An Historical Study of United States Religious Responses to the Vietnam War : A Matter of National Morality
TitleAn Historical Study of United States Religious Responses to the Vietnam War : A Matter of National Morality
PublisherEdwin Mellen Press
E-Book Keywordsmoral behavior % Vietnam War % Americans % ASEAN countries %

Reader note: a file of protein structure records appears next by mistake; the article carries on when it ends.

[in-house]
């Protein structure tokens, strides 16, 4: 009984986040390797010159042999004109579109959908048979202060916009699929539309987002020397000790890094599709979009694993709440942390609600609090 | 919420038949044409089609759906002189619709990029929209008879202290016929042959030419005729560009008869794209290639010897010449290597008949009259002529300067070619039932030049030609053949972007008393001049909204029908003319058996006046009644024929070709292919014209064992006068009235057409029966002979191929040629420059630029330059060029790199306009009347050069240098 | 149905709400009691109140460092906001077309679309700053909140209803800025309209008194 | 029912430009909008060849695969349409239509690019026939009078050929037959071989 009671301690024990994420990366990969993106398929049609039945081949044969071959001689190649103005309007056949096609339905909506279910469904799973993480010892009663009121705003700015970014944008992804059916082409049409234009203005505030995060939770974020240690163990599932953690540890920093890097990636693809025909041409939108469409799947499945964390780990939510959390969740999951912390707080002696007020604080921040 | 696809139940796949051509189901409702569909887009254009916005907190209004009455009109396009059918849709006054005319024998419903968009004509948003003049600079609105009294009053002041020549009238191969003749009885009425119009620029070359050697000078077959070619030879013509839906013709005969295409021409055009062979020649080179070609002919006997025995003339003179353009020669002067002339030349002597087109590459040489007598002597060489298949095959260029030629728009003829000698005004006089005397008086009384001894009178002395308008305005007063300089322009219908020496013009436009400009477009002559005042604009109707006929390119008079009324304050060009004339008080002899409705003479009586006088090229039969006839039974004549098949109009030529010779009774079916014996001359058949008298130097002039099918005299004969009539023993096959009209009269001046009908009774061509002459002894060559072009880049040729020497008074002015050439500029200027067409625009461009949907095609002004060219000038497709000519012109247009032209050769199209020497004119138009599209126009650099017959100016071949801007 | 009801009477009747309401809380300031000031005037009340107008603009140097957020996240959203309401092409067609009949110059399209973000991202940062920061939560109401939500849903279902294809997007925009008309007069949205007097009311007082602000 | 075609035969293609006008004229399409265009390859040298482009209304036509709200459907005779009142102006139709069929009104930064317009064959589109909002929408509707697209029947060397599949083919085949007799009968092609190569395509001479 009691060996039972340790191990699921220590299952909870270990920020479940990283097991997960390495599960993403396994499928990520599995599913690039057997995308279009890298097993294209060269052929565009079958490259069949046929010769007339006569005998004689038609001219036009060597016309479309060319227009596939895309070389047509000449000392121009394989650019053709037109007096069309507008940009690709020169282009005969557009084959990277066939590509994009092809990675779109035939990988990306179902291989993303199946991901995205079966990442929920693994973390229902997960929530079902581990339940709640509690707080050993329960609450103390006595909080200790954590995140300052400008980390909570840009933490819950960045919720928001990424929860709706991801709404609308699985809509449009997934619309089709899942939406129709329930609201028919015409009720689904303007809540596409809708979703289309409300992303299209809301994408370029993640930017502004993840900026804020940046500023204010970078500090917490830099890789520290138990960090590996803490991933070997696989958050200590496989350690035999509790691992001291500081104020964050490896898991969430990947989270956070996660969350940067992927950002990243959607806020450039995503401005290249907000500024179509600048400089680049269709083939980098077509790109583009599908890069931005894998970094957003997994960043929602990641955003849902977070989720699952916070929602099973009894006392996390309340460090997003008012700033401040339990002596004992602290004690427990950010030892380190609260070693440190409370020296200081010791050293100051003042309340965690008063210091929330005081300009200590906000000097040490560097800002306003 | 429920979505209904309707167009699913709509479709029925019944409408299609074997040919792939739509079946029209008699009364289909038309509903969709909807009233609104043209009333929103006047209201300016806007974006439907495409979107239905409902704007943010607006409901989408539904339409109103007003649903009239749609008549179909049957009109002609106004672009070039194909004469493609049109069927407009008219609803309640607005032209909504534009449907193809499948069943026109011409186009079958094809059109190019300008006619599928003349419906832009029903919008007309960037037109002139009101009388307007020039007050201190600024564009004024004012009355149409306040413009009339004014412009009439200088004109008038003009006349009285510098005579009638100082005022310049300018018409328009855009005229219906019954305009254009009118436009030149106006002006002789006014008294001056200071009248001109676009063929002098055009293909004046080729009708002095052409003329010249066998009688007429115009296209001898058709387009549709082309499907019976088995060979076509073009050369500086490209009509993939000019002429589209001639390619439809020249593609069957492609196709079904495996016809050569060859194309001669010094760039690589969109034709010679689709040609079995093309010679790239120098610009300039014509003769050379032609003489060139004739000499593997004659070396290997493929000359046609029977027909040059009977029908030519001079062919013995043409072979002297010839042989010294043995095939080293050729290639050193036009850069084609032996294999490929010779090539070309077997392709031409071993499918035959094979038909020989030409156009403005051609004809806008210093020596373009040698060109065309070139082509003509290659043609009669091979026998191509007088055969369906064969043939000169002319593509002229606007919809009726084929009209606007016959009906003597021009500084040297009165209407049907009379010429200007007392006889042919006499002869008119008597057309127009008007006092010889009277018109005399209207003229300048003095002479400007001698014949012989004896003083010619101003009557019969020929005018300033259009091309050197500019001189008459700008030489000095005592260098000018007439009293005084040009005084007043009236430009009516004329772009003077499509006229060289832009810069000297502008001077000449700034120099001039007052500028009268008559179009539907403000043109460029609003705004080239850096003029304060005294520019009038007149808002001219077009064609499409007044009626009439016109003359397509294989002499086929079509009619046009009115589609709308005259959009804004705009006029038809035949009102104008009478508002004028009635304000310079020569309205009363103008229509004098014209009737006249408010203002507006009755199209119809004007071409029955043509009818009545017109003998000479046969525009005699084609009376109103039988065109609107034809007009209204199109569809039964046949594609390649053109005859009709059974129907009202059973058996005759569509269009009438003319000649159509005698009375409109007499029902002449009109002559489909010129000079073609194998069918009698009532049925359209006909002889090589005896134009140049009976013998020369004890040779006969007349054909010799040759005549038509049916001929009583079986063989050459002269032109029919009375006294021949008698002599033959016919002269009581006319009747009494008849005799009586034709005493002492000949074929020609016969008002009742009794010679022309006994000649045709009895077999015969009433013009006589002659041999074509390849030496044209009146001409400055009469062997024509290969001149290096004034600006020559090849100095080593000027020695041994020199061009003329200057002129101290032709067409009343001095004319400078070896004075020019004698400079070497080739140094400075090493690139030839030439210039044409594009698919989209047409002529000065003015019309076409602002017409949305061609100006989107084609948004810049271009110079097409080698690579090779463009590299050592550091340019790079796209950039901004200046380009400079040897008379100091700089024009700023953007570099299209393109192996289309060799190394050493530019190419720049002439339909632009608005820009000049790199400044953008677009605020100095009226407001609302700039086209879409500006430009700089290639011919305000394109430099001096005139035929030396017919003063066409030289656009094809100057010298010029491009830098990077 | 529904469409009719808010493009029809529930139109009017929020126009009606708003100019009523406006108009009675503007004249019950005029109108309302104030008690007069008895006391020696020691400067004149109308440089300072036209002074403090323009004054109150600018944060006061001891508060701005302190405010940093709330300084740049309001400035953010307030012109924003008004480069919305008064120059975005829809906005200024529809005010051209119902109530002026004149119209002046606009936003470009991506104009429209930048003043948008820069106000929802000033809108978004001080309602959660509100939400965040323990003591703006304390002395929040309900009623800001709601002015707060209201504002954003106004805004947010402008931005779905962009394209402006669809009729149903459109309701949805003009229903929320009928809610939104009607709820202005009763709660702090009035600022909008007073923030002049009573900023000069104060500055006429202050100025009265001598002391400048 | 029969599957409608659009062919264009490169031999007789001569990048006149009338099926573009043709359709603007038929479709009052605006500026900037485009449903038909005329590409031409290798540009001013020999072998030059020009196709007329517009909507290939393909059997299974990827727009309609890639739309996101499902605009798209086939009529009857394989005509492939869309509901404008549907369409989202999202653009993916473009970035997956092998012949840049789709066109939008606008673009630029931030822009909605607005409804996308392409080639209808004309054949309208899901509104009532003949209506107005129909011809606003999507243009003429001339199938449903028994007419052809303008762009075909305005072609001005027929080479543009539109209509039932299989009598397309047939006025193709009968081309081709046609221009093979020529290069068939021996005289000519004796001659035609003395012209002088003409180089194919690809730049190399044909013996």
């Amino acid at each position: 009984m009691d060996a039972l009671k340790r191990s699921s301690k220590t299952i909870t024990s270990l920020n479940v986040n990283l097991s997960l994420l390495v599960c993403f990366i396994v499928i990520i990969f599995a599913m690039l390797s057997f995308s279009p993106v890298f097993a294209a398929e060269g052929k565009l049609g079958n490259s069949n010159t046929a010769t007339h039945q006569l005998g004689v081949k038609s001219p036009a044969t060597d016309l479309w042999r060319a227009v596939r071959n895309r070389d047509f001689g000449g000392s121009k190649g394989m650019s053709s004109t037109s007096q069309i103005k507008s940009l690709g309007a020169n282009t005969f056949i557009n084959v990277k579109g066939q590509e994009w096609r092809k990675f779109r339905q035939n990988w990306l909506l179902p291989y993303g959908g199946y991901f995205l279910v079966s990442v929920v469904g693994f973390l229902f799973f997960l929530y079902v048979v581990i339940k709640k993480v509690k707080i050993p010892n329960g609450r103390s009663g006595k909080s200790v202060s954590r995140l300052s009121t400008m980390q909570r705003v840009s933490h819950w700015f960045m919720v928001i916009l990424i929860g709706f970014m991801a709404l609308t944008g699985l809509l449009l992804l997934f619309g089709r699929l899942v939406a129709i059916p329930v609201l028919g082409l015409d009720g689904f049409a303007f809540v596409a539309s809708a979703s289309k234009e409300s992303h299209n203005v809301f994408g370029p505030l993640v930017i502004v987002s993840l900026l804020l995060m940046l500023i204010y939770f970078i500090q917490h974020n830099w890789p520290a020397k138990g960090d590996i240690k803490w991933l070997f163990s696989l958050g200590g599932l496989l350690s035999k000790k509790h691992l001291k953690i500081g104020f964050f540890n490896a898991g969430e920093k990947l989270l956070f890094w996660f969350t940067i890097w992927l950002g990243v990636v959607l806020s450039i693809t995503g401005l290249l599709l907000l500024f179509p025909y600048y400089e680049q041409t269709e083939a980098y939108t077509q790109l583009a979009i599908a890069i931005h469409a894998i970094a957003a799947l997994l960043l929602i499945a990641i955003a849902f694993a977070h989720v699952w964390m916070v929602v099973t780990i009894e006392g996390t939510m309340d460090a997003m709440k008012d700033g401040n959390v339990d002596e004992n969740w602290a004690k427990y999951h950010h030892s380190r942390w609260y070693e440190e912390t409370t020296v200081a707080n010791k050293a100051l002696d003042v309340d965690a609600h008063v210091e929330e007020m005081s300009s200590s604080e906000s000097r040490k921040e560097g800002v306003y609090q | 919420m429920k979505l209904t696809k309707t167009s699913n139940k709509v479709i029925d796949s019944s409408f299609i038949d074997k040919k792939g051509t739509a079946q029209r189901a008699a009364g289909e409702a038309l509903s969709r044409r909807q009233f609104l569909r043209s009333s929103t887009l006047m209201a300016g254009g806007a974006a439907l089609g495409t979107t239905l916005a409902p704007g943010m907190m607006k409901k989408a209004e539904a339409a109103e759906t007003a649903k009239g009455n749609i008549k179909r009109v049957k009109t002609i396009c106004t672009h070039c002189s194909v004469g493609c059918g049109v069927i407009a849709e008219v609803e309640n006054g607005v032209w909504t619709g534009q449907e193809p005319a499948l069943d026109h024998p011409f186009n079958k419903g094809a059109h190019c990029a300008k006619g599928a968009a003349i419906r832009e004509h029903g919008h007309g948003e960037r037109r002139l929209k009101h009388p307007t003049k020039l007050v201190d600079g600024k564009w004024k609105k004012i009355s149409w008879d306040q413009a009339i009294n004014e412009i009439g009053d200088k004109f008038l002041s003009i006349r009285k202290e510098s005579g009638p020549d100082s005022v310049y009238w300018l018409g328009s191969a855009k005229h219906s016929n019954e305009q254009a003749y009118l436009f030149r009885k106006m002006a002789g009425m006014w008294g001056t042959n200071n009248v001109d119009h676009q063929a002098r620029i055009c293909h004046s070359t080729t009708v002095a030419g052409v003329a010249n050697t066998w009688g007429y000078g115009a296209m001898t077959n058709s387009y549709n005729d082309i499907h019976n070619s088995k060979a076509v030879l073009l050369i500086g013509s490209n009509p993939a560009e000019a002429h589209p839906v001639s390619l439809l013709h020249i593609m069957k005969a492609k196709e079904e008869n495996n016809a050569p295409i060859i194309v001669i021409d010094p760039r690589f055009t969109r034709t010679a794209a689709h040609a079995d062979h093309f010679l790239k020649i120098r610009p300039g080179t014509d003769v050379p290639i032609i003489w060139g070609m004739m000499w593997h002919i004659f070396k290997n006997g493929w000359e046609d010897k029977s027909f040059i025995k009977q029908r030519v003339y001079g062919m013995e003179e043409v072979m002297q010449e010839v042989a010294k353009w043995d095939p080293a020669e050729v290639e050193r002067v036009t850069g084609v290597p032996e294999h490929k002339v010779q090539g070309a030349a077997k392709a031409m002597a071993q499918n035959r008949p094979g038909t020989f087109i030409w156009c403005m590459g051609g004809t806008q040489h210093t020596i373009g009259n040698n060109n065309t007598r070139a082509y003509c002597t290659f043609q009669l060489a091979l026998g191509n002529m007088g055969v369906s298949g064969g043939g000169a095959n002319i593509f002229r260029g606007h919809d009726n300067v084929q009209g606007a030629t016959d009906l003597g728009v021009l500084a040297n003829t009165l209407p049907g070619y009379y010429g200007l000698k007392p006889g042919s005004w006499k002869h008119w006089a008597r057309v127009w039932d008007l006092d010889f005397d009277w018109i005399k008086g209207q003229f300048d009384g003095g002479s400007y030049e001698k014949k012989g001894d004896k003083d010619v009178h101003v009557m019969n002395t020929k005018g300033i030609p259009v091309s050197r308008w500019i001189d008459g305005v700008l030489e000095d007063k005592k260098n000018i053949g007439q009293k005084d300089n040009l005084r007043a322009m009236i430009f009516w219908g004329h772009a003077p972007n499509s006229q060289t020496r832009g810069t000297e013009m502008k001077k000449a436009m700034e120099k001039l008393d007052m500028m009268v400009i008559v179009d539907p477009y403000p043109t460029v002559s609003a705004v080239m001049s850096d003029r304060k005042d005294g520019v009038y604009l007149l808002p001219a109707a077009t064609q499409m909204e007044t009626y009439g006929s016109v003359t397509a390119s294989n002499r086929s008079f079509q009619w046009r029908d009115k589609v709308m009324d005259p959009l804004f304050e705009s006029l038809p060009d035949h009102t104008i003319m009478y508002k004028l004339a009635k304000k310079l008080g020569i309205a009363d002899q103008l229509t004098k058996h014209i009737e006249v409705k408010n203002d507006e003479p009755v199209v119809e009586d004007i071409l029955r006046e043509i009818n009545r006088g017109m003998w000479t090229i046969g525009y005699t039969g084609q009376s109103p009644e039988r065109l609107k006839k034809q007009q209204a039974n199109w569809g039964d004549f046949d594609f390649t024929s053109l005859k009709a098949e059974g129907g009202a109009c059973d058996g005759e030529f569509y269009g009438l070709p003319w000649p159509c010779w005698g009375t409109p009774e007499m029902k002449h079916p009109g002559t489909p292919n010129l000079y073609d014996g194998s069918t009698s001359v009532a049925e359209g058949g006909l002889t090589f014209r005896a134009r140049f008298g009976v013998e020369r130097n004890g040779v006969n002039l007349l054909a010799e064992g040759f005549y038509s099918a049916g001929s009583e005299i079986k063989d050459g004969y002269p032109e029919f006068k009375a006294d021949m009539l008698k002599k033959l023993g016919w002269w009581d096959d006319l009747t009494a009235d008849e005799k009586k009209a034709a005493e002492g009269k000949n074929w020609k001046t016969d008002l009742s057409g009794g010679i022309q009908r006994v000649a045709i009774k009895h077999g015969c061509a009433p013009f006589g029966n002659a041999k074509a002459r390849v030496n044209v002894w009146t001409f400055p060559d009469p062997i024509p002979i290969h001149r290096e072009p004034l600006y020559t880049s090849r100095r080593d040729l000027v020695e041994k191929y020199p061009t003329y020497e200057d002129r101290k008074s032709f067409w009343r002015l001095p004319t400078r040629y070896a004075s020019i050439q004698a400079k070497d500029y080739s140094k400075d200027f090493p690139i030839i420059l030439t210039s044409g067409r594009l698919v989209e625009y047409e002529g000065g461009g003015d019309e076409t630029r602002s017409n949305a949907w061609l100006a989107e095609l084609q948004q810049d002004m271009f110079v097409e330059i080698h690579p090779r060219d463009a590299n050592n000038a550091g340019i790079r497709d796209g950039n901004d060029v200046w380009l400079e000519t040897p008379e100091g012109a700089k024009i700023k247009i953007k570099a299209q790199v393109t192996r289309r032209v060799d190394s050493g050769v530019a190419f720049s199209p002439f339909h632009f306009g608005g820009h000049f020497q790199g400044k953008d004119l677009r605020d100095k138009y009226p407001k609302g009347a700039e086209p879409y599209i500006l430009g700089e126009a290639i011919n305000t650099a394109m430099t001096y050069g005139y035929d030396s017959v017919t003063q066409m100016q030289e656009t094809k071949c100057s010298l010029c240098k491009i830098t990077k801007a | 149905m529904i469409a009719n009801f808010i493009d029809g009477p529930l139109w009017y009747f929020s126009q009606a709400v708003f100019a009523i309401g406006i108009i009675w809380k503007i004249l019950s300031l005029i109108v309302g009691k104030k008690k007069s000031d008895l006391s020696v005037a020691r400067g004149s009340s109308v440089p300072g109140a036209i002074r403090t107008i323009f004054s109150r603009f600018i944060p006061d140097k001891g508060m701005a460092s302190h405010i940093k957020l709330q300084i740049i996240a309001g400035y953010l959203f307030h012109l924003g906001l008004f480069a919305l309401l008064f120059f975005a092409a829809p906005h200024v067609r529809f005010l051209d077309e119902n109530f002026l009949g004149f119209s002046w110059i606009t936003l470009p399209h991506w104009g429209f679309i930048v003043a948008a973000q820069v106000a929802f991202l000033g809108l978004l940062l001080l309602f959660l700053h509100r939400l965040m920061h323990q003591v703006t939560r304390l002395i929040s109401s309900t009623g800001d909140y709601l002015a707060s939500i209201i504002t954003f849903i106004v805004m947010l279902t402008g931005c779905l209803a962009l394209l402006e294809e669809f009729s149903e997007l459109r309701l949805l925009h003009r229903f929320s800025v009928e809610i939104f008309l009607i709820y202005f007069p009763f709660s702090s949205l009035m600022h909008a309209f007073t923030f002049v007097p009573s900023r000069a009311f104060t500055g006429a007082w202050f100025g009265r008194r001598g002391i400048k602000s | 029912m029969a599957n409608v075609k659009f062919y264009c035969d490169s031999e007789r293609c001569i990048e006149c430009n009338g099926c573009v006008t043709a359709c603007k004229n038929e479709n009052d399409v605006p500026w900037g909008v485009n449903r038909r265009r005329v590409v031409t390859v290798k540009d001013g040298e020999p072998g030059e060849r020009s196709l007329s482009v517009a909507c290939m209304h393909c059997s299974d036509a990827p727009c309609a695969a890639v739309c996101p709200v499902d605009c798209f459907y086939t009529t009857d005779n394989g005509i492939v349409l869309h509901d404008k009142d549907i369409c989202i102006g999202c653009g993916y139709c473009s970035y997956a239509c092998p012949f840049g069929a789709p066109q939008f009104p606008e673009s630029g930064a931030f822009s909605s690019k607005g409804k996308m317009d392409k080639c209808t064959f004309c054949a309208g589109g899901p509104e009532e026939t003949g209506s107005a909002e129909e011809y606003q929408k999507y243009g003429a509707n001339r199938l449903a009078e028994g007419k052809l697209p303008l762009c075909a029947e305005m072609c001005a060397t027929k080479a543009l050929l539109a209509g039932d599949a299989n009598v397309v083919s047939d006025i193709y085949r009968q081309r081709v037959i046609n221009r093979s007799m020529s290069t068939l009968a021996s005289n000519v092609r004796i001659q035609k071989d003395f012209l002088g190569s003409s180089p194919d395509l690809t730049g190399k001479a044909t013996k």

One of the great puzzles in the historiography of American religion is the dearth of studies on the role of religion during the Vietnam War. The untimely death of Walter Capps, member of Congress and former professor at the University of California, Santa Barbara, probably contributes to the relative absence of such studies, but it remains something of a mystery why so few scholars have stepped into the breach. This is all the more puzzling when one recalls that the Vietnam era in American history was a time of extraordinary religious ferment. Young people in particular, disillusioned with tradition and distrustful of all things institutional, embarked on an unprecedented quest for spiritual fulfillment and religious experimentation, a journey that introduced them – and, by extension, all Americans – to an array of gurus, various meditative techniques, and the rich panoply of Eastern religions. Finally, one has only to think back over the twentieth century to realize that some of the most important theological reflection has occurred during times of war; the names Richard Rubenstein, Jacques Ellul, Karl Barth, Elie Wiesel, and the Niebuhr brothers, Reinhold and H. Richard, come immediately to mind. The American response to the Vietnam War was not without its religious dimension. Consider the activism of William Sloane Coffin, Abraham Joshua Heschel, Dorothy Day, A. J. Muste, and another set of brothers, the Berrigans, Phillip and Daniel, not to mention the work of organizations like the American Friends Service Committee, Clergy and Laity Concerned, and the Fellowship of Reconciliation. When Martin Luther King Jr. strode to the lectern at New York City's Riverside Church on April 4, 1967, a year to the day before his tragic assassination in Memphis, he added his considerable moral voice to the chorus of religious opponents of the war. Not all religious voices opposed the war, of course, and these ranks included a spectrum of voices from Billy Graham and Carl McIntire to John Bennett and Paul Ramsey. It is in sifting through these complexities surrounding religion during the Vietnam War that Rick Nutt's work is so important. After providing a brief and useful history of the Vietnam War, Nutt delves into the vagaries of religious life during the Vietnam era in American history. The author finds that those religious leaders who supported the war generally did so because they, like Lyndon Johnson himself, viewed it through the prism of the cold war. Add to that, very often, the notion of American exceptionalism – the conviction that the United States occupies a special place in the divine economy – and you had a very powerful rationale for prosecuting the war in Southeast Asia. Nutt also provides a nuanced reading of various theologians and their attitudes toward the war. American exceptionalism was also invoked by opponents of the war to call Americans to a higher moral standard. The author finds that the just war doctrine also cut both ways, invoked both to defend and to denounce the war. Such are the complexities of a vexed and vexing age. And Nutt demonstrates evolving attitudes toward the war, showing how people like John Bennett and organizations like the National Council of Churches altered their positions over time. The author expertly navigates these troubled waters, and the result is a judicious treatment of religious attitudes toward the Vietnam War. This is a good and important book, exhaustively researched and compellingly presented.
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